The State Highway Department finished putting up a huge sign across the street in front of the Post Office designating a one way street west from the junction of Lawrence and Spring streets.
Lou and Alice Cohen assumed management of the Central Bar & Cafe last Friday and celebrated the occasion with an “open house” during the weekend. Extensive improvements are being made consisting of a new lunch counter extending from the bar to the back of the room, where short orders will be served at all hours. They have been fortunate in obtaining the services of “Curley” Foster as their Chef, who promises a cuisine of delectable foods, specializing, however, in charcoal broiled steaks and chicken dinners served family style.
As the summer festival nears, it would seem most apropos and decidedly necessary for the City Council to declare a “Clean-Up Day” throughout the city. It has been several years since this has been done and it would enhance the beauty of Central City.
Died: Fred Stroehle, of Idaho Springs, died at the Presbyterian Hospital in Denver, Monday evening from a heart condition. He was taken to the hospital two days previous and placed in an oxygen tent to relieve his suffering. He was 77 years of age. Fred was born in Black Hawk, where he attended the schools there. In his early youth he will be remembered as being a member of the Black Hawk band, being one of the youngest musicians and was most proficient in handling the snare drums. In company with his brother the late John Stroehle, took over the management of the Stroehle Boiler & Machinery Works in Black Hawk, with a similar plant in Idaho Springs, where Fred was the manager of the plant for over forty years. He was most proficient in this line of work and made many friends throughout the state. In later years he accumulated many mining properties in both Gilpin and Clear Creek counties, some of them being quite rich in the precious metals. He was a member of the Black Hawk Lodge, No. 11, A.F. & A.M., Central City Chapter, R.A.M., Knights Templar and the Shrine, and was one of the youngest men to affiliate with the Shrine from this county. He is survived by his wife, Gwen, whom he married in 1918. Funeral services will be held this Friday afternoon at the Masonic Hall in Idaho Springs, both Idaho Springs and Black Hawk lodges participating in Masonic services, with interment in Idaho Springs Cemetery.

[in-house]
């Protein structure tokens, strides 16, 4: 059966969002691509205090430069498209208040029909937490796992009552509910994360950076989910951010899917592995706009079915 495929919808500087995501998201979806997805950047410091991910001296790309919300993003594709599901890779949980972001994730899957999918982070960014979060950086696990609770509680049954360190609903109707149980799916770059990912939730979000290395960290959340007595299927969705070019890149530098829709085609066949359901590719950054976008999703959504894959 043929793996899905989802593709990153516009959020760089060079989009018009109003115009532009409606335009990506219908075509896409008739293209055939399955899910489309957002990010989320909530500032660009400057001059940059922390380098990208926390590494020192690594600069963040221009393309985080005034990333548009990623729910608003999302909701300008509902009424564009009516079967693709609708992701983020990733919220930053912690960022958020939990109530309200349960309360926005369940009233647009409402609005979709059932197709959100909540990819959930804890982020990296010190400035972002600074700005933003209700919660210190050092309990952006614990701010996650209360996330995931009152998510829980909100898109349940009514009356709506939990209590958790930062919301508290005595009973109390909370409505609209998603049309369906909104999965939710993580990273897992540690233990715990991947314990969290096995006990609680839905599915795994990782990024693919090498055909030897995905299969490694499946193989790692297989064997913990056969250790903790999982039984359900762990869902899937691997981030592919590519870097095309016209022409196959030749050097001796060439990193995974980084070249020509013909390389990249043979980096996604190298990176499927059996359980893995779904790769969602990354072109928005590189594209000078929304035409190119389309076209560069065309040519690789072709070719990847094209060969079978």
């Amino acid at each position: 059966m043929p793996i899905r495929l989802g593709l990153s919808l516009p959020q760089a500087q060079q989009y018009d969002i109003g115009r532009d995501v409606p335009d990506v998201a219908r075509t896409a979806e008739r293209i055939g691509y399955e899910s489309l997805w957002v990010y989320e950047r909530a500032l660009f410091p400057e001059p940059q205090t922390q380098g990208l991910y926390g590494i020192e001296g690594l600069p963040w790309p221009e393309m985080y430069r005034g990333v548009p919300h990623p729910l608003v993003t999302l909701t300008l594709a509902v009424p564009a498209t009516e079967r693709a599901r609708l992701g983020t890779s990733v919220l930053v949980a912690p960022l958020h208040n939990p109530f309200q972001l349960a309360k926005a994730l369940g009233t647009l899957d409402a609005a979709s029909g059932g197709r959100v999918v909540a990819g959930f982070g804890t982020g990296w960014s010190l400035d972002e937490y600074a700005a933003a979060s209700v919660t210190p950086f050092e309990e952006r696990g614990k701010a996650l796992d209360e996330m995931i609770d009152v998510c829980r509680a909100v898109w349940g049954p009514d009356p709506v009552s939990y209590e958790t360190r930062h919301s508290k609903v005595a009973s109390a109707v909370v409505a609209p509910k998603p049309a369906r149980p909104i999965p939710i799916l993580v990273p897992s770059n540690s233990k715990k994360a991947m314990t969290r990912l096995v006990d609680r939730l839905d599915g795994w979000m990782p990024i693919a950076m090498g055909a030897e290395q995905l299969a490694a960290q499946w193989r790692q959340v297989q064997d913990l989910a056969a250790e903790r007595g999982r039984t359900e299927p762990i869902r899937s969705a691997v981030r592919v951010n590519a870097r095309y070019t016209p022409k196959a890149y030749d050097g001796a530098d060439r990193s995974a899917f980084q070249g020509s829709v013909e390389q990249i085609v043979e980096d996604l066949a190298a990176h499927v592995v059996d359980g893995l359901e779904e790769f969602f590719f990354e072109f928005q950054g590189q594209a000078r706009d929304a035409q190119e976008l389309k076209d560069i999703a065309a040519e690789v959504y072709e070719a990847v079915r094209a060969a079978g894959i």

Died: Ramon Smith, aged about 44 years, was found dead at his home in Black Hawk, Wednesday afternoon. The body was discovered by John Anderle, a neighbor, who had noticed his car had not been moved from in front of the house for several days. Upon investigation through a window, he noticed Smith lying on the floor. He notified Sheriff McKenzie, who in turn called Coroner Charles Robins. He apparently suffered a heart attack sometime Sunday night, as he was seen during the evening. The TV set was operating and three of his wire haired terriers were in the home. One dog, however, was dead. Smith had been a resident of Black Hawk for the past three years, coming from Denver and was one of the teachers of the Black Hawk School for over a year. He was a graduate of Regis College in Denver and Notre Dame University. He was a member of the American Legion of this city. He is survived by a sister, Mrs. Dorothy Blackman, of New Mexico, and an uncle in Denver. He is also survived by his wife, of Denver, from whom he was separated. The body is in the charge of the Tomford Mortuary in Idaho Springs, and so arrangements have been made for the funeral, pending the arrival of his sister.
90 years ago – June 11, 1926
“The Outsider,” a special six reel production with an all-star cast, and a Fox News reel will be the Opera House program for the Saturday evening, June 12th.
Don’t forget the baseball game to be played Sunday at the Quartz Valley grounds, between Black Hawk and Central City.
Henry P. Altvater and wife, accompanied by Mrs. Louie Welch and son Jack, left for Denver Sunday morning to attend the funeral of Mrs. Thomas Stribley, held that afternoon. They returned during the evening, accompanied by Mr. Stribley and daughter, Mrs. Hazel Wolfe, and the two latter left on Tuesday morning for Great Falls, Montana, for a couple of weeks visit, with the intention of returning overland and remaining here for the summer.
Mrs. Yet a Schroeder, who has been visiting her father, Mr. Peter McFarlane for a couple of weeks left for her home in Denver Thursday morning.
The objection to a revolver is that you may use it when you shouldn’t, and can’t find it when you should.
Married: In Central City, June 5, at the home of the bride, Rev. Howard Benton, pastor of the Methodist Church, officiating, Mr. Elders Shaeffer and Miss Viola Willis. Only the family relatives and a few invited friends were present to witness the ceremony. The bride carried roses and was dressed in a beautiful dress of peach georgette crepe. The couple left after the ceremony for Boulder, where Mr. Schaefer is employed, and will make that city their home.